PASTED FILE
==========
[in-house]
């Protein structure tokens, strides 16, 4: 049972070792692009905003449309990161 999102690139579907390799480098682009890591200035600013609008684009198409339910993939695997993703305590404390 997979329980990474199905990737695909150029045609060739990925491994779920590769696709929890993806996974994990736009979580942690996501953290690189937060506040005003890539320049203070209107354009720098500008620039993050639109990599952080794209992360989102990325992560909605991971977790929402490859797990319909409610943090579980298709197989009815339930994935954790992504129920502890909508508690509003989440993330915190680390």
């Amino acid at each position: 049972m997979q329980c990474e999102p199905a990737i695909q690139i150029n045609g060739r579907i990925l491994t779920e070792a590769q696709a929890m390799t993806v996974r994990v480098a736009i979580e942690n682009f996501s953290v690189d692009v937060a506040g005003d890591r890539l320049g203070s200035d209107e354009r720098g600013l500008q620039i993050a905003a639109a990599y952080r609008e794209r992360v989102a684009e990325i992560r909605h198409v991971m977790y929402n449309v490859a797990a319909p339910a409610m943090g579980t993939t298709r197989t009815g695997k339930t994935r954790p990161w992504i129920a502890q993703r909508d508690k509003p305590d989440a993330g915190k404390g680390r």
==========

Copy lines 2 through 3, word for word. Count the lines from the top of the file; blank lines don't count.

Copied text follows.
């Protein structure tokens, strides 16, 4: 049972070792692009905003449309990161 999102690139579907390799480098682009890591200035600013609008684009198409339910993939695997993703305590404390 997979329980990474199905990737695909150029045609060739990925491994779920590769696709929890993806996974994990736009979580942690996501953290690189937060506040005003890539320049203070209107354009720098500008620039993050639109990599952080794209992360989102990325992560909605991971977790929402490859797990319909409610943090579980298709197989009815339930994935954790992504129920502890909508508690509003989440993330915190680390």
């Amino acid at each position: 049972m997979q329980c990474e999102p199905a990737i695909q690139i150029n045609g060739r579907i990925l491994t779920e070792a590769q696709a929890m390799t993806v996974r994990v480098a736009i979580e942690n682009f996501s953290v690189d692009v937060a506040g005003d890591r890539l320049g203070s200035d209107e354009r720098g600013l500008q620039i993050a905003a639109a990599y952080r609008e794209r992360v989102a684009e990325i992560r909605h198409v991971m977790y929402n449309v490859a797990a319909p339910a409610m943090g579980t993939t298709r197989t009815g695997k339930t994935r954790p990161w992504i129920a502890q993703r909508d508690k509003p305590d989440a993330g915190k404390g680390r």